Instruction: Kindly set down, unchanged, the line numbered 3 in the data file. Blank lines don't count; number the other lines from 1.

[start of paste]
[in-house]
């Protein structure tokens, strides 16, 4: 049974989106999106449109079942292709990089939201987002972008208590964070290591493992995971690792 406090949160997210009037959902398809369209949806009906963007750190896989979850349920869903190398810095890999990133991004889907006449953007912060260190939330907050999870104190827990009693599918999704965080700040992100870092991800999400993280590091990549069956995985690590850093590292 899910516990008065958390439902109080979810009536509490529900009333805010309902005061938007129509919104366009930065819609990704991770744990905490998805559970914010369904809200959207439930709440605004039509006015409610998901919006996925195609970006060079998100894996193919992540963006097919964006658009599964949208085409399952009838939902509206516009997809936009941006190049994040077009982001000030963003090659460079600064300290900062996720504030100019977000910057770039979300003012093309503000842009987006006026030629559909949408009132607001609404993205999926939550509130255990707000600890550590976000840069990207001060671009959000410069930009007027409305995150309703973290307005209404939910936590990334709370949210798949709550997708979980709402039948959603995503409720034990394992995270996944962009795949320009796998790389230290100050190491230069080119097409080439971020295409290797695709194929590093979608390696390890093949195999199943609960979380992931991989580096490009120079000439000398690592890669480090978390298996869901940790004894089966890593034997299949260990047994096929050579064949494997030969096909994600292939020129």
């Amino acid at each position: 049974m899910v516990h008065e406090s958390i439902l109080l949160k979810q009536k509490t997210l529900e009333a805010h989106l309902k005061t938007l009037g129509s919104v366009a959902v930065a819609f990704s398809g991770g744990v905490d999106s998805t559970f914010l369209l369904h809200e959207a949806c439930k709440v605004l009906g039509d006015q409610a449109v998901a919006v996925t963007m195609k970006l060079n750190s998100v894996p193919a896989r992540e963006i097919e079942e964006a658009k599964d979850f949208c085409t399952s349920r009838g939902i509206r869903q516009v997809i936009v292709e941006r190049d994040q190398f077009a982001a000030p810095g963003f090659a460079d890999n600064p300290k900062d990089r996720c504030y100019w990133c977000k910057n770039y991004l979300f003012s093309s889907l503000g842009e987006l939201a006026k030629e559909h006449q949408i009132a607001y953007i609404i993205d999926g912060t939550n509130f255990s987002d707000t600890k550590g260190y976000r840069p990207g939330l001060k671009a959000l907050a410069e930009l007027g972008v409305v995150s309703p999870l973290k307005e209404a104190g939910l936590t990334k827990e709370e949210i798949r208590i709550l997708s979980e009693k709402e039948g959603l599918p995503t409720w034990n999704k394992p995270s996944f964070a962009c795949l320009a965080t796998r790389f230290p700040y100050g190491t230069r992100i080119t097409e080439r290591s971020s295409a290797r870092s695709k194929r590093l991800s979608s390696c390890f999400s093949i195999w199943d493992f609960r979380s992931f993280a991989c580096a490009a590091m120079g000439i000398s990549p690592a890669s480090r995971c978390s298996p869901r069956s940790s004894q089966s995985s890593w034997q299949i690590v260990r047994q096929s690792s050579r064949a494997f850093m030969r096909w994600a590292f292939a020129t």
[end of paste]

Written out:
């Amino acid at each position: 049974m899910v516990h008065e406090s958390i439902l109080l949160k979810q009536k509490t997210l529900e009333a805010h989106l309902k005061t938007l009037g129509s919104v366009a959902v930065a819609f990704s398809g991770g744990v905490d999106s998805t559970f914010l369209l369904h809200e959207a949806c439930k709440v605004l009906g039509d006015q409610a449109v998901a919006v996925t963007m195609k970006l060079n750190s998100v894996p193919a896989r992540e963006i097919e079942e964006a658009k599964d979850f949208c085409t399952s349920r009838g939902i509206r869903q516009v997809i936009v292709e941006r190049d994040q190398f077009a982001a000030p810095g963003f090659a460079d890999n600064p300290k900062d990089r996720c504030y100019w990133c977000k910057n770039y991004l979300f003012s093309s889907l503000g842009e987006l939201a006026k030629e559909h006449q949408i009132a607001y953007i609404i993205d999926g912060t939550n509130f255990s987002d707000t600890k550590g260190y976000r840069p990207g939330l001060k671009a959000l907050a410069e930009l007027g972008v409305v995150s309703p999870l973290k307005e209404a104190g939910l936590t990334k827990e709370e949210i798949r208590i709550l997708s979980e009693k709402e039948g959603l599918p995503t409720w034990n999704k394992p995270s996944f964070a962009c795949l320009a965080t796998r790389f230290p700040y100050g190491t230069r992100i080119t097409e080439r290591s971020s295409a290797r870092s695709k194929r590093l991800s979608s390696c390890f999400s093949i195999w199943d493992f609960r979380s992931f993280a991989c580096a490009a590091m120079g000439i000398s990549p690592a890669s480090r995971c978390s298996p869901r069956s940790s004894q089966s995985s890593w034997q299949i690590v260990r047994q096929s690792s050579r064949a494997f850093m030969r096909w994600a590292f292939a020129t």